Since Nov. 8, like millions of others, I’ve been trying to come to grips with Hillary Clinton’s loss. Even writing that sentence was an undertaking. It is not so much that she lost, but who she lost to and how. Had she lost to someone like John McCain or Mitt Romney it would have been disappointing, but not as dispiriting as losing to Donald Trump. Trump does not appear to have an introspective bone in his body. He does not appear to value complex thought, let alone some of the finer aspects of our culture, like poetry and prose. For him to be replacing a mind as curious as President Obama’s in the White House is a bitter pill to swallow.
More to the point, what does Trump’s election say about our democracy? What doesn’t it say? Was the progress made under President Obama a cruel illusion? Will that progress be overturned by Trump and the Republican Congress? How quickly?
Any hopes that Trump might change his ways upon election vaporized with his cabinet appointments. And Trump still tweets recklessly. His relationship with facts is still on an as-needed basis. He still seems to have every intent of marginalizing groups large and small, meaning women, people of color, the LGBT community, journalists, and anybody who happens to question him or disagree with him.
Many of us will need to cope with, resist, or try to understand (or all of the above) Trump in 2017. So, below are 12 books—one per month—that can help with those unexpected projects.
Hope in the Dark by Rebecca Solnit. One of our best longform journalists, Solnit’s book was first published while the United States was reeling from two wars and the terrorist attacks of September 11. In it, she posits that hope is a radical choice in modern life and one that has been chosen by activists down through the years as a means of sustaining their work in the face of impossible odds.
The Fire Next Time by James Baldwin. When it was published in the early 1960s, The Fire Next Time secured Baldwin as one of America’s greatest writers and installed him as the literary voice of the Civil Rights movement. While Baldwin’s flowing prose has never lost its ability to inspire, the urgency of his work is sadly relevant again.
The Image: A Guide to Pseudo-Events in America by Daniel Boorstin. Like him or not, Donald Trump is a master media manipulator. He is a master of what Boorstin called the “pseudo-event” some 55 years ago. It’s an event where nothing much happens, such as a press conference or ribbon cutting, that nevertheless is covered by the media. Trump’s campaign was an exercise in pseudo-events, but now, as president (gulp), everything he does is newsworthy. Boorstin’s book is a handbook for non-media types to track how coverage of Trump succeeds or fails.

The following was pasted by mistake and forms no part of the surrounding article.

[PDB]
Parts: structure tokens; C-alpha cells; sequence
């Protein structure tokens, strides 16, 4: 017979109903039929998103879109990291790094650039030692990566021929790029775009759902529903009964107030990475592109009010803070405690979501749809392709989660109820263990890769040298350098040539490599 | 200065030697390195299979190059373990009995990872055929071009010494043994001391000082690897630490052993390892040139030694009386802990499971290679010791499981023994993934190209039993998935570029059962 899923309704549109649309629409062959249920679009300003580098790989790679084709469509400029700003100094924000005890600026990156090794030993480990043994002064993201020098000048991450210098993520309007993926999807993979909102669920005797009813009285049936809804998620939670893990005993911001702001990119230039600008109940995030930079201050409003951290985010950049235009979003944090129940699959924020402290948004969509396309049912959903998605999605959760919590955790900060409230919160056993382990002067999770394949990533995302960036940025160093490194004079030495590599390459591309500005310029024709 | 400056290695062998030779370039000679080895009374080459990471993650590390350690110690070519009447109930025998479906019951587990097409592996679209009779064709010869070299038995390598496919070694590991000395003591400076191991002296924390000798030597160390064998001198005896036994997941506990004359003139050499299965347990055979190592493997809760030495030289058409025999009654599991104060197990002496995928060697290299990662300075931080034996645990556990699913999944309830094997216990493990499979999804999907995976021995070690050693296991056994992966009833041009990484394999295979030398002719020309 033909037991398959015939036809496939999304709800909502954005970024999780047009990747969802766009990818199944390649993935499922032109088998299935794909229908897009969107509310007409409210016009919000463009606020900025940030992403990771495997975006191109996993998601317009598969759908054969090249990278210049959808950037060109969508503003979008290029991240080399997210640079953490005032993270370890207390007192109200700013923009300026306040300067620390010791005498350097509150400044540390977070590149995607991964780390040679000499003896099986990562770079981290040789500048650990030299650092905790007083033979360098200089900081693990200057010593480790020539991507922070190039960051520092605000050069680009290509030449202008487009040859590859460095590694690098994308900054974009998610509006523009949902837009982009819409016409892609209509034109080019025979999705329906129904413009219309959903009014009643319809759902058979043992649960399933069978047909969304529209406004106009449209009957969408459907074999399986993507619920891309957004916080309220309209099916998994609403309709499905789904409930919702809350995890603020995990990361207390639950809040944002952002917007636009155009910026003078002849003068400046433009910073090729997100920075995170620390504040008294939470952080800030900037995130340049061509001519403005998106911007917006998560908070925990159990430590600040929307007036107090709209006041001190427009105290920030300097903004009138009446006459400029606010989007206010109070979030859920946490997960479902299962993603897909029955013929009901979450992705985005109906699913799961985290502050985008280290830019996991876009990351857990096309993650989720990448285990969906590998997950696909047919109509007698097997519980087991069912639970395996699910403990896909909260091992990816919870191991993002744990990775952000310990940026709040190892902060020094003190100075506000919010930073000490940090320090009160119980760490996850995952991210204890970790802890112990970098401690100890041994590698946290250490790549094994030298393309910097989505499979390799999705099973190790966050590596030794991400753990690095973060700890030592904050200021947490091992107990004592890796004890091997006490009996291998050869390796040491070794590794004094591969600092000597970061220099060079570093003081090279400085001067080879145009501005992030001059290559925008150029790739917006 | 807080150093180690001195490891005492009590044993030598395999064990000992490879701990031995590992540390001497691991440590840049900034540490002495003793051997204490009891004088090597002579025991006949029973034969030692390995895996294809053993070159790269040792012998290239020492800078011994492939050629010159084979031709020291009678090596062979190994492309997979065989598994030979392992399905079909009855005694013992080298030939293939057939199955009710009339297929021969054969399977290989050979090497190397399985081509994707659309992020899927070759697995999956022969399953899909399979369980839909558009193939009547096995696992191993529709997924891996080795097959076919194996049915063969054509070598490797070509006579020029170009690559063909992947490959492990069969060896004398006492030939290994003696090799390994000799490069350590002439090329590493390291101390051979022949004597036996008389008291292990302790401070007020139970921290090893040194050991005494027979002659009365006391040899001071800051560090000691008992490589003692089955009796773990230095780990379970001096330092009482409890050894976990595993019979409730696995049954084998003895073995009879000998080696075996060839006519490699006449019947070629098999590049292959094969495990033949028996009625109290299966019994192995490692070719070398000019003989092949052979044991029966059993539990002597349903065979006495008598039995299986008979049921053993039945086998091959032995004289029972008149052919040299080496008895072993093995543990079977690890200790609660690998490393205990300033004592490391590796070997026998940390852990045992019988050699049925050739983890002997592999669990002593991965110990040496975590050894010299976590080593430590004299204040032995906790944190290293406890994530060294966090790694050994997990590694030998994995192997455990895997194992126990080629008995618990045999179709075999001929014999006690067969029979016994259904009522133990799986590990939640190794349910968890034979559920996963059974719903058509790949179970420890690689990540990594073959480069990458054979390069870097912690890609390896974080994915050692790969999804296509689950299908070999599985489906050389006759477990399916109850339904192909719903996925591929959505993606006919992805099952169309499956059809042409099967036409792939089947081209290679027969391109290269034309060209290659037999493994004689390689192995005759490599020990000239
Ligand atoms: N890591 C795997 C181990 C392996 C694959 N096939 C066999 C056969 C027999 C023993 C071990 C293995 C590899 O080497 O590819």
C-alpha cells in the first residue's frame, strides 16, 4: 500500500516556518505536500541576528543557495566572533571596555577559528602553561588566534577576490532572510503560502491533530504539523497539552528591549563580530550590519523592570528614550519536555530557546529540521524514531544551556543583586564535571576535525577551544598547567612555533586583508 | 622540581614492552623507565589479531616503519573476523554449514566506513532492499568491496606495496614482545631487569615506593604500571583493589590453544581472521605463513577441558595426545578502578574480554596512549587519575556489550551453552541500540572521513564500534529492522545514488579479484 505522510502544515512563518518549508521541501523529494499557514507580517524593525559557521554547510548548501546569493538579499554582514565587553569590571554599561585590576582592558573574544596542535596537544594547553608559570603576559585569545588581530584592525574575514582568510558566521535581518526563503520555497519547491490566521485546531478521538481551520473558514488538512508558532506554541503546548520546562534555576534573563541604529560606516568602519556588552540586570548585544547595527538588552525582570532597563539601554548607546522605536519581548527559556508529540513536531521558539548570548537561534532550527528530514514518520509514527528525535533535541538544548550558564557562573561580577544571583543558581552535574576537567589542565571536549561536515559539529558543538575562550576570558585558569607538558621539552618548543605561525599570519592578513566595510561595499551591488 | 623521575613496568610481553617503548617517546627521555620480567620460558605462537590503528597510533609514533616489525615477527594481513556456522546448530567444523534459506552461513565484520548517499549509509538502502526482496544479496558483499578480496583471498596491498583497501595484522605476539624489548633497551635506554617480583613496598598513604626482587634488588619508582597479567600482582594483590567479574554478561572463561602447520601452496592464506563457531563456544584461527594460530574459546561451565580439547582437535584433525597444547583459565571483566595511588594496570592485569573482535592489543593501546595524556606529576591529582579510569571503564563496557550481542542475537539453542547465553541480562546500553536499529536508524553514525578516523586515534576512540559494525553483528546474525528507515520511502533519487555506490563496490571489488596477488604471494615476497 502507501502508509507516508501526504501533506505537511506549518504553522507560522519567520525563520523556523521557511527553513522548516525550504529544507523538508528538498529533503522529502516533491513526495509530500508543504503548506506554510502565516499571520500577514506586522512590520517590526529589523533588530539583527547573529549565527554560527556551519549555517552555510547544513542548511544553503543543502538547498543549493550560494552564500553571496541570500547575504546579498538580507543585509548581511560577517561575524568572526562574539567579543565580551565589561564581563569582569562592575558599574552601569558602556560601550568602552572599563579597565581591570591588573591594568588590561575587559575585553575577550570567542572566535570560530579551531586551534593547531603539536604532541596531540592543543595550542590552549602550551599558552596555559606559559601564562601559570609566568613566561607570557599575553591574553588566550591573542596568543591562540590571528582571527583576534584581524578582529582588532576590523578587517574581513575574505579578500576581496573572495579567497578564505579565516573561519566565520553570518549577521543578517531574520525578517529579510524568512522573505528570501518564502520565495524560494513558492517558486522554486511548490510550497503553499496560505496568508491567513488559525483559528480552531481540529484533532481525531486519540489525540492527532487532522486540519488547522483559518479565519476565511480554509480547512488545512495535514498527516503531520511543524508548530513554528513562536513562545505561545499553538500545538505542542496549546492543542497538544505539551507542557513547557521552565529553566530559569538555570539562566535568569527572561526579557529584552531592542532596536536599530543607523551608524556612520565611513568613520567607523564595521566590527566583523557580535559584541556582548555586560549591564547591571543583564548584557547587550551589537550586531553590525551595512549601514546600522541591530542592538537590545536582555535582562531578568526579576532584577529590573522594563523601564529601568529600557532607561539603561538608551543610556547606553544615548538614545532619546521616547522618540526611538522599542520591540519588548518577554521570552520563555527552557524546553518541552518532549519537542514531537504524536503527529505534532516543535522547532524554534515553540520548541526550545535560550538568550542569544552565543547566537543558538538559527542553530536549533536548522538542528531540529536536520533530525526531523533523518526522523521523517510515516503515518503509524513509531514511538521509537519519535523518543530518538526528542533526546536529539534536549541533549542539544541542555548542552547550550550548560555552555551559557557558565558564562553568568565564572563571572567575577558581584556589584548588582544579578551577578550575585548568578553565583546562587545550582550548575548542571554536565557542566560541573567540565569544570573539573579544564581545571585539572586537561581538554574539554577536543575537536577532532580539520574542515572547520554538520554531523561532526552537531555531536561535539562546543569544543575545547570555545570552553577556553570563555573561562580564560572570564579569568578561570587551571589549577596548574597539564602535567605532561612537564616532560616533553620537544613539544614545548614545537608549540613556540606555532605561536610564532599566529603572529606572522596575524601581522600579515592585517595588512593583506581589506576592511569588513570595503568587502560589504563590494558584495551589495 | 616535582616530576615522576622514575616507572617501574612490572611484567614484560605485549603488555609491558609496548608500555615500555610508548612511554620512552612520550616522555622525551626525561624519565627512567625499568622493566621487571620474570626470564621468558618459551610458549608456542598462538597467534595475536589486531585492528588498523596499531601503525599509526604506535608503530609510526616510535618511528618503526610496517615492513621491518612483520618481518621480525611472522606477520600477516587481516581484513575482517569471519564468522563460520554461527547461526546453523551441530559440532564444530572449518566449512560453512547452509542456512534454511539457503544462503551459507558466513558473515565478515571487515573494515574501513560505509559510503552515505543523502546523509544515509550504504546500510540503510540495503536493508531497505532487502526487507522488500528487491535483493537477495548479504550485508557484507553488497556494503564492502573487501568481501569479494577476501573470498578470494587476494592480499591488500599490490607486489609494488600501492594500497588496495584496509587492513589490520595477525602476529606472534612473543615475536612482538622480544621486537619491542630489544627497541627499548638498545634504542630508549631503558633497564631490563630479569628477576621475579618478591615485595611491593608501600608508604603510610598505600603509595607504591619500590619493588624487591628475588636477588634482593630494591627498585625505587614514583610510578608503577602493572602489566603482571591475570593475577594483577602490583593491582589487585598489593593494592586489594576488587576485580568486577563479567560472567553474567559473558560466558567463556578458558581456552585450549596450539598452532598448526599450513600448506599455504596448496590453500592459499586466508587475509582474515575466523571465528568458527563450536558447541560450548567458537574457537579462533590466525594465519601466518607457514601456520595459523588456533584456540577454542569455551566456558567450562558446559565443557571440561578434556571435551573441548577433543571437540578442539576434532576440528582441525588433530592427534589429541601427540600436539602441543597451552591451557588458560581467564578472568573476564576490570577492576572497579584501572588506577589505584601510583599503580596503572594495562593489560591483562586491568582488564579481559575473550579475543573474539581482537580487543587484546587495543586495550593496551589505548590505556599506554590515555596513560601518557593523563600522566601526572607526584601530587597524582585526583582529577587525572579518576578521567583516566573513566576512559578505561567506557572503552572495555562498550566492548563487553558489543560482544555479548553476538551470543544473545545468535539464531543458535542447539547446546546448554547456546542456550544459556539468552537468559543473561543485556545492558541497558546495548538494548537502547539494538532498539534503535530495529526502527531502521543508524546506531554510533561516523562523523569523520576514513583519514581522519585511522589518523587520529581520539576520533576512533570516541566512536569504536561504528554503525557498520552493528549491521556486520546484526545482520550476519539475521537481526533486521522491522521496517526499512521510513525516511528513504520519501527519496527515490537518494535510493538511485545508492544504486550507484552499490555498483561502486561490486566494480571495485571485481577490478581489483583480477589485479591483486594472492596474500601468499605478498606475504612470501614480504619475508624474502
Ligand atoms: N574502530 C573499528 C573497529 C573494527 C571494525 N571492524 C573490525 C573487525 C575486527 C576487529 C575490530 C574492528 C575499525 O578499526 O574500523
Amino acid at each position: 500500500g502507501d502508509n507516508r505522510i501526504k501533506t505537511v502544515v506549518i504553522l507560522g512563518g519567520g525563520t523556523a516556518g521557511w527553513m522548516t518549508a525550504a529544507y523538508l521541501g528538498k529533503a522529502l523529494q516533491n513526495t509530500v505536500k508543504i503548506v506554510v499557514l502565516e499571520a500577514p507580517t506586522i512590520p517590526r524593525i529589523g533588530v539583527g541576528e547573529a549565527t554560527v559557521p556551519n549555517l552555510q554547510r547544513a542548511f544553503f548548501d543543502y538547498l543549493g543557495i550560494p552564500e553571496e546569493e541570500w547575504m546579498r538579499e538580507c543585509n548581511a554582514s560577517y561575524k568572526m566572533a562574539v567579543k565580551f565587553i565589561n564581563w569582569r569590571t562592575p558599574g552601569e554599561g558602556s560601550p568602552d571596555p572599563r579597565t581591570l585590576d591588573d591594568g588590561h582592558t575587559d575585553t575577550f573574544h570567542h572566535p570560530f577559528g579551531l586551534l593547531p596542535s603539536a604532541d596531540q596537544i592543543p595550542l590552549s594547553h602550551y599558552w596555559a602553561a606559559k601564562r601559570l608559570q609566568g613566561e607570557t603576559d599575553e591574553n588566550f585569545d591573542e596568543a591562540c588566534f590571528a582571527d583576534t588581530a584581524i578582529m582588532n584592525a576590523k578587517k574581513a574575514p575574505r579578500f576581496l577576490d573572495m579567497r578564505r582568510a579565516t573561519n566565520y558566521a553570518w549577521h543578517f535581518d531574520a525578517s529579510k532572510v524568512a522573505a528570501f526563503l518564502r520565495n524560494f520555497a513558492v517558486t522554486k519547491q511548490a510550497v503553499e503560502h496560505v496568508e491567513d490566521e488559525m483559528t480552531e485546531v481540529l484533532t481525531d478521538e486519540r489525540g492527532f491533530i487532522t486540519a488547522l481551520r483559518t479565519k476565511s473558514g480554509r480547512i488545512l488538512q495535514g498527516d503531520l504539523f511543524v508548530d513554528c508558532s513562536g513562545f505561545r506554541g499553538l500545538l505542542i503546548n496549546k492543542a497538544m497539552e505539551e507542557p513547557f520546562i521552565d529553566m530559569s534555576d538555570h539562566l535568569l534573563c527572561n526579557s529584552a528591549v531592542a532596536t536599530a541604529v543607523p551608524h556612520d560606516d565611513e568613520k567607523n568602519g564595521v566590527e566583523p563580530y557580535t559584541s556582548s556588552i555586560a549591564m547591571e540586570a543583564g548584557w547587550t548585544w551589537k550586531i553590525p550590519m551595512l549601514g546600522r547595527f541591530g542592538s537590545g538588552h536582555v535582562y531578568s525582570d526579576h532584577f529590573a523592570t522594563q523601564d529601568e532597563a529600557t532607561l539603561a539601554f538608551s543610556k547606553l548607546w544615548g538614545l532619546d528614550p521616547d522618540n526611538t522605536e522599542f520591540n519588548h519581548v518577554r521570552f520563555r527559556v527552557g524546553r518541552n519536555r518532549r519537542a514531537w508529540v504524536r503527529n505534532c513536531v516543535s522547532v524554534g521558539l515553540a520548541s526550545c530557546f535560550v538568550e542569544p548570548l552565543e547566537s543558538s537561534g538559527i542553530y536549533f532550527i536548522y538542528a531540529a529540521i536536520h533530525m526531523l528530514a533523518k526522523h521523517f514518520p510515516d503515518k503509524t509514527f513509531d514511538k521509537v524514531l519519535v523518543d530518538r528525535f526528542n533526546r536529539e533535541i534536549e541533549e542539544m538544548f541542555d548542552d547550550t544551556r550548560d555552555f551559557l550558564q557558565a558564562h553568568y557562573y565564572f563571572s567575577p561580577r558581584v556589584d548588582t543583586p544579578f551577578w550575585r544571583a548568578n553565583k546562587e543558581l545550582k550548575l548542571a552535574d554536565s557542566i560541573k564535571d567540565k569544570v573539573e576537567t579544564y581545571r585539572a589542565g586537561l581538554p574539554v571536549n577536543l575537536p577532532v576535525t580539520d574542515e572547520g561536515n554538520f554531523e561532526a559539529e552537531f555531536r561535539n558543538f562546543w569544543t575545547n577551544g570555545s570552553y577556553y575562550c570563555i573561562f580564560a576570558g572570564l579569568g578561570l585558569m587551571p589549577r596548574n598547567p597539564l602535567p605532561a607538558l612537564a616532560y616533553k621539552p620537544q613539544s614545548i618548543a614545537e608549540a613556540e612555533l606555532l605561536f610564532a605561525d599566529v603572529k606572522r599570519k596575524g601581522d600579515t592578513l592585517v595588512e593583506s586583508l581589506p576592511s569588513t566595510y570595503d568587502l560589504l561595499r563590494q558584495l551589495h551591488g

How to Survive a Plague by David France. France’s book, which made many year-end “best of” lists this year, is a study of how activists and scientists brought AIDS under control in America. Anyone looking for strategies on how to resist Trump or fight for a cause they are passionate about would be well-served by France’s chronicle.
Our Only World by Wendell Berry. Much like James Baldwin, any number of Berry’s works could be listed here. Now in his 80s, Berry’s work just gets better with age. In 2011, He took part in a sit-in at the Kentucky governor’s office to protest mountaintop removal mining. Our Only World, his most recent book of essays, has him assessing the state of affairs: environmental, moral, and otherwise. Given Trump’s disregard for our natural world, Berry’s writing is as essential as ever.
Hillbilly Elegy by J.D. Vance. Painting Trump voters with the racist brush is a lazy shorthand for the frustrated. Yes, some of them are racist. But many more are like those in Vance’s memoir of his Appalachian home, which is to say, they feel economically and culturally left behind. If there was a go-to book this year for people trying to understand Trump’s appeal to the white working class, Hillbilly Elegy was it.
Confederacy of Dunces by John Kennedy Toole. On the other hand, some may find similarities between some Trump supporters and even Trump himself with the protagonist of Confederacy of Dunces, Ignatius J. Reilly. Hypocritical, loud, and self-centered, Reilly blusters his way throughToole’s book and thankfully comes nowhere near public office.
The Handmaid’s Tale by Margaret Atwood. Atwood’s science fiction masterpiece about subjugated women in a near-term dystopian future is utterly chilling in its prescience.
Or Living in Truth by Vaclav Havel. This collection of essays was written by Havel while his country was under the thumb of a dictator. It’s a treatise on how to survive and retain one’s dignity in such circumstances. Of special note is the essay “Power to the Powerless.”
Into the Beautiful North by Luis Alberto Urrea. Urrea’s delicate but captivating story will resonate with Latinos and Latinas and anyone in their circle of friends. It’s a novel about finding love and hope when you find yourself drawn, by choice or by circumstance, to two places at once.
The Reluctant Fundamentalist by Mohsin Hamid. Hamid’s book made waves when it was released in 2007. His slim, simple plot manages to encapsulate all the uncertainty and fear that accompanies the Age of Terrorism and offers no easy answers.